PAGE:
Airbus (AIR.PA) on Thursday appointed new operational and sales chiefs as part of a management reshuffle following a revamp of its main planemaking business under a new commercial chief executive officer.
The world’s largest planemaker said Florent Massou would become head of operations and confirmed that Benoit de Saint-Exupery would take over as head of sales, succeeding Christian Scherer who has already been appointed as CEO of the core commercial planemaking business from Jan. 1.
Alberto Gutierrez, who until now has been chief operating officer, will remain on the main executive committee with a new role in “special industrial projects” and responsibility for Spain, a sensitive political relationship for Airbus in the wake of industrial tensions and a drop in A400M military orders.
Julie Kitcher, currently in charge of communications and corporate affairs, has been promoted to the new post of chief sustainability officer while keeping control of communications.
Airbus (AIR.PA) announced the broad outlines of the revamp last month, restoring dedicated leadership of its main business for the first time in four years as it steps up jet production and freeing overall CEO Guillaume Faury to focus on strategy, amid concerns over key defence and space projects.
In a carefully nuanced structure, the people occupying the two main operational roles – Programmes, which remain under Philippe Mhun, and Operations – will both report to Scherer and sit on the main executive committee under Faury.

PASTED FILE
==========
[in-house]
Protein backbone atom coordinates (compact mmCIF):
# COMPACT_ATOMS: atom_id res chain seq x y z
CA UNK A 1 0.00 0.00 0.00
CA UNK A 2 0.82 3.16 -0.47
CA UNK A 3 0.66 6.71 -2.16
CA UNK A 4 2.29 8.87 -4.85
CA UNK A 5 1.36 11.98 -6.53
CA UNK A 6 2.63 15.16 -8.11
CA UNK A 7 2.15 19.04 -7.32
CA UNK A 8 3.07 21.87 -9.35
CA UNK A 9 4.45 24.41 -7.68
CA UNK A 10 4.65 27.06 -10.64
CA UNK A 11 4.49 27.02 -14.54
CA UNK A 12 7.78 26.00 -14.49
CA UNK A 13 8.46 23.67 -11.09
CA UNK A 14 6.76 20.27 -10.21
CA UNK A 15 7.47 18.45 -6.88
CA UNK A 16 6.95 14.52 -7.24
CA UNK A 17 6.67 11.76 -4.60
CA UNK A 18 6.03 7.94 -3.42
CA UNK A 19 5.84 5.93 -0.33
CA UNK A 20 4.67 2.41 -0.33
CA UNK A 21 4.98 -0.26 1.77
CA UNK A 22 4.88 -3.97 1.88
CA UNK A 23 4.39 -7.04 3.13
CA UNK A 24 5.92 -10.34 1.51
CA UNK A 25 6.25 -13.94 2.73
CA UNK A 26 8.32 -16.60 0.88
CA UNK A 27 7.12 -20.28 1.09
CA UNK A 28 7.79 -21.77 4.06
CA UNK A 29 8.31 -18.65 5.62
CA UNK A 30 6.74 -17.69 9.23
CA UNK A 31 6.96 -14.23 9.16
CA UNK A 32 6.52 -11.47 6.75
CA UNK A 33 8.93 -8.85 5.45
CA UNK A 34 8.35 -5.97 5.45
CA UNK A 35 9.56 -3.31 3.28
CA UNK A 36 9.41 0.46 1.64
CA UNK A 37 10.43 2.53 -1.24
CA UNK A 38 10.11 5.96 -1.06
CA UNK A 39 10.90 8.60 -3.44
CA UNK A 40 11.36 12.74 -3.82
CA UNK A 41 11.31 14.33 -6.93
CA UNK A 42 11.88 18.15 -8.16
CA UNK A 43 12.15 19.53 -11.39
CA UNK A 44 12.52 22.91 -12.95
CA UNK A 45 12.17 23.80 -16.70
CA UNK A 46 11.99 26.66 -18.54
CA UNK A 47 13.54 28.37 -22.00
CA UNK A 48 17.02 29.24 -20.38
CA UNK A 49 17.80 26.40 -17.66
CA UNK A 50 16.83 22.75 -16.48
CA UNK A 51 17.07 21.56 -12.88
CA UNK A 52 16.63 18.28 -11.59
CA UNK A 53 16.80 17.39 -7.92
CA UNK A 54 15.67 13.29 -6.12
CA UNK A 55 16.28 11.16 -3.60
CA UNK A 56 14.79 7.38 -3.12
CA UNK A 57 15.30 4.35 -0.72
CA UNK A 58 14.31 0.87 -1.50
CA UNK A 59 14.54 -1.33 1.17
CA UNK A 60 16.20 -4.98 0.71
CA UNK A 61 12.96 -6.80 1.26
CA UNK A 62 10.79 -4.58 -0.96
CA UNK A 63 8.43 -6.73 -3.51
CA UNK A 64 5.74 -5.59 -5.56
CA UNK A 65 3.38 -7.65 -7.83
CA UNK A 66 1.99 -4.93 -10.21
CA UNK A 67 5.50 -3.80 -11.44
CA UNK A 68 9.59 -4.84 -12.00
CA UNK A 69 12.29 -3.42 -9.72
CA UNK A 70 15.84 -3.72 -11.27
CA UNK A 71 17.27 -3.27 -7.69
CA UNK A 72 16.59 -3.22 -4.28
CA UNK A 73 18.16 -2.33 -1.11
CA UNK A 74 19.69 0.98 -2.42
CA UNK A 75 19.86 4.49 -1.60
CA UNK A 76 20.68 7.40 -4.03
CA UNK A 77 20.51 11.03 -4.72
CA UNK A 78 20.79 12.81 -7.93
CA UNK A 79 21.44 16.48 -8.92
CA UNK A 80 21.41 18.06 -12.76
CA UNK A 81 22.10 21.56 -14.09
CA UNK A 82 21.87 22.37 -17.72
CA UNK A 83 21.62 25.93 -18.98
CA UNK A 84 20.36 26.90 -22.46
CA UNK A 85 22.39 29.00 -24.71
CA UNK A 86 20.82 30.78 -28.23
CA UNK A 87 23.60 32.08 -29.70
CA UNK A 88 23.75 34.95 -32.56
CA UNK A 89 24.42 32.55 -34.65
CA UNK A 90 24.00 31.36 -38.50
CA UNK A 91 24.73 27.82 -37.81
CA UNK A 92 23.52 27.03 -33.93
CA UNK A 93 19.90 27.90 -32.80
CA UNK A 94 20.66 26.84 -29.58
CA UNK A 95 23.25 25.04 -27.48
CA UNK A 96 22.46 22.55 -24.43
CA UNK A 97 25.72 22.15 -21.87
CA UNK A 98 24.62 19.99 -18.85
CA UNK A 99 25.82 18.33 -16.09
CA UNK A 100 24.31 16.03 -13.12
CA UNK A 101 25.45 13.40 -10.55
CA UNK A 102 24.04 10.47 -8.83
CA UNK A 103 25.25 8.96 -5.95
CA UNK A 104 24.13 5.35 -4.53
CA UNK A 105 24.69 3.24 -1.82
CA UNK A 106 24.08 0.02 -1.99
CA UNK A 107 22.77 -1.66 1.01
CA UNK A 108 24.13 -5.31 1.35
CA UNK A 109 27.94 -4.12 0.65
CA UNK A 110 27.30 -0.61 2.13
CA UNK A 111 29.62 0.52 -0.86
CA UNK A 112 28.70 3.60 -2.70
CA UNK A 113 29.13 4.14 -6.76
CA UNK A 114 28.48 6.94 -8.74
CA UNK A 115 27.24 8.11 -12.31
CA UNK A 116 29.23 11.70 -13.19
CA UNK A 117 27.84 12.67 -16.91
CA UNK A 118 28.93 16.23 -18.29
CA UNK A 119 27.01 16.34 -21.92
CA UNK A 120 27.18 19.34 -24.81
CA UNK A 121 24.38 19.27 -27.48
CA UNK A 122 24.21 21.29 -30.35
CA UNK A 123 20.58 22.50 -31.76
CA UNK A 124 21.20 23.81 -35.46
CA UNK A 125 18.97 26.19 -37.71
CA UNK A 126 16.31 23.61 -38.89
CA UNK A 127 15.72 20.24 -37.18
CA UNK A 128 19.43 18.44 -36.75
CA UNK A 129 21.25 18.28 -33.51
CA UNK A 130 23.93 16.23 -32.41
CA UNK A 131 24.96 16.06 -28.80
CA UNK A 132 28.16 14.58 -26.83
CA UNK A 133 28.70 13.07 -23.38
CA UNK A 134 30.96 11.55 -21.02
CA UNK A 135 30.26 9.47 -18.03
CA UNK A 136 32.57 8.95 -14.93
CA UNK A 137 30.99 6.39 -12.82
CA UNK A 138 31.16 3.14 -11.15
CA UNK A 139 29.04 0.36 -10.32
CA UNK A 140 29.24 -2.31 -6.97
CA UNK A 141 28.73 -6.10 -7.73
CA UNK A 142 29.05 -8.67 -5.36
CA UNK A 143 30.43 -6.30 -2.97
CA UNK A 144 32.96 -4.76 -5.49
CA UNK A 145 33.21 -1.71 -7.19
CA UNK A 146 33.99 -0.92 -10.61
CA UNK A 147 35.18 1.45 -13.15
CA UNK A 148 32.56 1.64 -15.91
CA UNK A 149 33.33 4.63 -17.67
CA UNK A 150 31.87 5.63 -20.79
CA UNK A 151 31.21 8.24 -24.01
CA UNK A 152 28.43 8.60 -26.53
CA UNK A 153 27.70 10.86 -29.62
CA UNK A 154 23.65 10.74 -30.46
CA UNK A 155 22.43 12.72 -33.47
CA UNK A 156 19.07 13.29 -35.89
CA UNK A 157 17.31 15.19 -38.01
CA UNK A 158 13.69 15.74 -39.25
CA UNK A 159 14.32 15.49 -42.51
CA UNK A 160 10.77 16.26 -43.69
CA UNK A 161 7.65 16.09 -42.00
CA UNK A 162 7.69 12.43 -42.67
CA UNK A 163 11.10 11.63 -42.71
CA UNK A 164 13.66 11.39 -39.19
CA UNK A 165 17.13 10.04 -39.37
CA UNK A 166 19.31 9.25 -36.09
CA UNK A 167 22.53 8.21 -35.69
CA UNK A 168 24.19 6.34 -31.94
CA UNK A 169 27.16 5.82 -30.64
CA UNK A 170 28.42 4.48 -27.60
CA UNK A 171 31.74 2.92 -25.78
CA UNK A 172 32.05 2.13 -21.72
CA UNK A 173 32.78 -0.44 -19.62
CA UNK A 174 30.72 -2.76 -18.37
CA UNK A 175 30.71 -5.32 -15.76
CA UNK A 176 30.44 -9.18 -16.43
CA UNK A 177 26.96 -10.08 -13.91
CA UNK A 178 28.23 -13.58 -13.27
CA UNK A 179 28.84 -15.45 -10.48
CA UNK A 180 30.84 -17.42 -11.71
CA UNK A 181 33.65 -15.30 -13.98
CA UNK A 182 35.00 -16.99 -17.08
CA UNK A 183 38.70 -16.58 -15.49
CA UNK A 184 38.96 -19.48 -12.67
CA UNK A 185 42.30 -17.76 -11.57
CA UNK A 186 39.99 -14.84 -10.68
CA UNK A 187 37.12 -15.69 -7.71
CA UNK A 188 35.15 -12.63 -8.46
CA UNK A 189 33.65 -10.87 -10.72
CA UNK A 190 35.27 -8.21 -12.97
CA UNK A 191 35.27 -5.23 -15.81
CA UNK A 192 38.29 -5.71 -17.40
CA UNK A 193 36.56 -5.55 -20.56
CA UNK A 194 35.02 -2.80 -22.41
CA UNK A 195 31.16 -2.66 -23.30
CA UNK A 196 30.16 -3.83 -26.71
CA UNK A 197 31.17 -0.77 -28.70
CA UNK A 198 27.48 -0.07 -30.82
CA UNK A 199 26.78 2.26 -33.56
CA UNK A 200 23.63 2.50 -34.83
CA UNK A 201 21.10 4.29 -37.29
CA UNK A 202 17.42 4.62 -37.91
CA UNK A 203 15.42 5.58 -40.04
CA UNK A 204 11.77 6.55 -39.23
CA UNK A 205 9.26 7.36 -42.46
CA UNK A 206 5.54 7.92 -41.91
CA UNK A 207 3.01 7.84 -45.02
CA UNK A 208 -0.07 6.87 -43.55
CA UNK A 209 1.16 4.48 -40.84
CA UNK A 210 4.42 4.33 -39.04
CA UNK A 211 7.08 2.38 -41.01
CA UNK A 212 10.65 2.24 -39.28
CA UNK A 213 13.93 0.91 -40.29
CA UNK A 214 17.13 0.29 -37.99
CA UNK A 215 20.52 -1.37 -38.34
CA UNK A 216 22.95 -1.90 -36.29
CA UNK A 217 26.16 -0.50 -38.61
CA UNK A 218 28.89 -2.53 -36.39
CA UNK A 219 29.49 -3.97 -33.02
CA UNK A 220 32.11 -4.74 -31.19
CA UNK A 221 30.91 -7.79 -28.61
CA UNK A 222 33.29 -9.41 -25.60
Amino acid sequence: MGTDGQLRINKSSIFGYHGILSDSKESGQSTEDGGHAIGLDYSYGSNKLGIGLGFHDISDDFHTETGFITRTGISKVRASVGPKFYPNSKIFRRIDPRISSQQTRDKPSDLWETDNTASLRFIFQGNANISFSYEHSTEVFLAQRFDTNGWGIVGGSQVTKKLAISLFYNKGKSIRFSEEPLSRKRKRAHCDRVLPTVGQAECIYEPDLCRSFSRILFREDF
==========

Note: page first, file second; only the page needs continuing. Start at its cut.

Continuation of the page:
Airbus confirmed it was not re-creating a new commercial divisional structure to mirror the reorganisation of top jobs.
Instead, Scherer will run the commercial business as CEO of that activity and on paper this will remain in the same bucket as the Airbus parent entity, which will remain under Faury’s overall control.
Airbus merged its parent and main commercial division in 2017, with the defence and helicopter divisions sitting underneath. Sources have said it is reluctant to re-create a holding company structure following a series of Franco-German power battles when the group was called EADS then Airbus Group.
People familiar with the company say that the new system has in any case proven to be agile and Faury is unwilling to return to a traditional headquarters structure given the scale of the commercial operations, which make up about 70% of revenue.
Reuters reported last month that Benoit de Saint-Exupery, a descendant of the iconic French author and aviator Antoine de Saint-Exupery, was tipped to become head of sales – one of the most visible positions in the aircraft industry.
Reuters also reported that the corporate changes could lead to a shake-up of operational leadership. Deliveries sagged early in the year but have already improved sharply since the summer.